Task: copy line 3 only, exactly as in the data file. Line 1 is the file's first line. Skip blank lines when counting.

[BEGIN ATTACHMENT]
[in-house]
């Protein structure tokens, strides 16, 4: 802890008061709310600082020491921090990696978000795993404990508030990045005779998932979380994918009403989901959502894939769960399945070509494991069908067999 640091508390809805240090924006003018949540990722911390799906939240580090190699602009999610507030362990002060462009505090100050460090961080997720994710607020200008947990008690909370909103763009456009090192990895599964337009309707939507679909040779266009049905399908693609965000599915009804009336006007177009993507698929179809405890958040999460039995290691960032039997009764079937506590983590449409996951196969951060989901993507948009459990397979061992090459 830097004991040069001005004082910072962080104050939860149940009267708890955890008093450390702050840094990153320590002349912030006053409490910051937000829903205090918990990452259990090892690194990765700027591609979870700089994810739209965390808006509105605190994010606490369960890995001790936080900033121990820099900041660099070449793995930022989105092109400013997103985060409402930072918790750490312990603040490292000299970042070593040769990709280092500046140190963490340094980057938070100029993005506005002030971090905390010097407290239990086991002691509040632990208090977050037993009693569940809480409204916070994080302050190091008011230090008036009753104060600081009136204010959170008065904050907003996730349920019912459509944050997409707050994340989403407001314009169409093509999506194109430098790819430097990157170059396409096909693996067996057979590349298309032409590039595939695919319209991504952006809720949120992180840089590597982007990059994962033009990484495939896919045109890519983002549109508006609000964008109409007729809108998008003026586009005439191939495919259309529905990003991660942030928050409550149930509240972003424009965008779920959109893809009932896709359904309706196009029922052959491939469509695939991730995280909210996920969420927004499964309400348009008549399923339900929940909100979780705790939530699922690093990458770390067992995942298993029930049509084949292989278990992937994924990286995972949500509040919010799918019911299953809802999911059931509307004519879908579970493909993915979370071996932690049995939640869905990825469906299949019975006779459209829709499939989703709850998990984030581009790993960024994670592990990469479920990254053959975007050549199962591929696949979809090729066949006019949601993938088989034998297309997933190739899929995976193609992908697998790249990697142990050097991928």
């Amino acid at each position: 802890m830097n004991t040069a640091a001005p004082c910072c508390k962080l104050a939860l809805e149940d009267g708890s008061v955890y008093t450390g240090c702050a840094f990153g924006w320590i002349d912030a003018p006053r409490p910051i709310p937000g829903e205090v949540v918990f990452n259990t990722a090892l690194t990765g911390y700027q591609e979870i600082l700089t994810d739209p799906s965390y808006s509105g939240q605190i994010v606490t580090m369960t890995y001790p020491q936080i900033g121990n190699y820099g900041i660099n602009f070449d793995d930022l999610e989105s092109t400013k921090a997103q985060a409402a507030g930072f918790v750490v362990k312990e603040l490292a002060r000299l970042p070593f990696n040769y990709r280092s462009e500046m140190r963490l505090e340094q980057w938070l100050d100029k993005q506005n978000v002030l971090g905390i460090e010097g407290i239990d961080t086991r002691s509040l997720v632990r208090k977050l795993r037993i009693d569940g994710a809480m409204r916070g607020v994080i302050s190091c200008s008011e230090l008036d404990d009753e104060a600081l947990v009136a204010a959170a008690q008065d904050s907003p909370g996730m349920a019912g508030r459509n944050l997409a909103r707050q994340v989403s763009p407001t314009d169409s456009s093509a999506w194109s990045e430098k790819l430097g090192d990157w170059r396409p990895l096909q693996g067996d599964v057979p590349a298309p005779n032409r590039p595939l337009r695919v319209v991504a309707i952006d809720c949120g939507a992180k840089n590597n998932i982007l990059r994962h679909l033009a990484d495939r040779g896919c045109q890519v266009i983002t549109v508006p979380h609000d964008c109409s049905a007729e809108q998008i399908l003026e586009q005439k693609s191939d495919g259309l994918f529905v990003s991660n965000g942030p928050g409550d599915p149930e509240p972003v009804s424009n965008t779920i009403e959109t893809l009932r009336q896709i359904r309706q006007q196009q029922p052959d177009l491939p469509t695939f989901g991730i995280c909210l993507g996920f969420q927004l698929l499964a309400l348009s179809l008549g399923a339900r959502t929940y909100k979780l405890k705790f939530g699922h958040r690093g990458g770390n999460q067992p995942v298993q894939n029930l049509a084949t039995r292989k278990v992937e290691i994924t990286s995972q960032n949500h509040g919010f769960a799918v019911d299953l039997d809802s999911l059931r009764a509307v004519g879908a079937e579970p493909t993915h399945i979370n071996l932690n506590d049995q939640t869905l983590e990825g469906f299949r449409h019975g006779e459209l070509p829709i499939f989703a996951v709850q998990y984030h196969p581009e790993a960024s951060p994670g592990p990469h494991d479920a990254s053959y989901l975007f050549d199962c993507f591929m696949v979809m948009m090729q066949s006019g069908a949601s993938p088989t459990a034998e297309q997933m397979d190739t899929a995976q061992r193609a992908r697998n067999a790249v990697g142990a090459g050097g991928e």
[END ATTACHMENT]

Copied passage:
């Amino acid at each position: 802890m830097n004991t040069a640091a001005p004082c910072c508390k962080l104050a939860l809805e149940d009267g708890s008061v955890y008093t450390g240090c702050a840094f990153g924006w320590i002349d912030a003018p006053r409490p910051i709310p937000g829903e205090v949540v918990f990452n259990t990722a090892l690194t990765g911390y700027q591609e979870i600082l700089t994810d739209p799906s965390y808006s509105g939240q605190i994010v606490t580090m369960t890995y001790p020491q936080i900033g121990n190699y820099g900041i660099n602009f070449d793995d930022l999610e989105s092109t400013k921090a997103q985060a409402a507030g930072f918790v750490v362990k312990e603040l490292a002060r000299l970042p070593f990696n040769y990709r280092s462009e500046m140190r963490l505090e340094q980057w938070l100050d100029k993005q506005n978000v002030l971090g905390i460090e010097g407290i239990d961080t086991r002691s509040l997720v632990r208090k977050l795993r037993i009693d569940g994710a809480m409204r916070g607020v994080i302050s190091c200008s008011e230090l008036d404990d009753e104060a600081l947990v009136a204010a959170a008690q008065d904050s907003p909370g996730m349920a019912g508030r459509n944050l997409a909103r707050q994340v989403s763009p407001t314009d169409s456009s093509a999506w194109s990045e430098k790819l430097g090192d990157w170059r396409p990895l096909q693996g067996d599964v057979p590349a298309p005779n032409r590039p595939l337009r695919v319209v991504a309707i952006d809720c949120g939507a992180k840089n590597n998932i982007l990059r994962h679909l033009a990484d495939r040779g896919c045109q890519v266009i983002t549109v508006p979380h609000d964008c109409s049905a007729e809108q998008i399908l003026e586009q005439k693609s191939d495919g259309l994918f529905v990003s991660n965000g942030p928050g409550d599915p149930e509240p972003v009804s424009n965008t779920i009403e959109t893809l009932r009336q896709i359904r309706q006007q196009q029922p052959d177009l491939p469509t695939f989901g991730i995280c909210l993507g996920f969420q927004l698929l499964a309400l348009s179809l008549g399923a339900r959502t929940y909100k979780l405890k705790f939530g699922h958040r690093g990458g770390n999460q067992p995942v298993q894939n029930l049509a084949t039995r292989k278990v992937e290691i994924t990286s995972q960032n949500h509040g919010f769960a799918v019911d299953l039997d809802s999911l059931r009764a509307v004519g879908a079937e579970p493909t993915h399945i979370n071996l932690n506590d049995q939640t869905l983590e990825g469906f299949r449409h019975g006779e459209l070509p829709i499939f989703a996951v709850q998990y984030h196969p581009e790993a960024s951060p994670g592990p990469h494991d479920a990254s053959y989901l975007f050549d199962c993507f591929m696949v979809m948009m090729q066949s006019g069908a949601s993938p088989t459990a034998e297309q997933m397979d190739t899929a995976q061992r193609a992908r697998n067999a790249v990697g142990a090459g050097g991928e």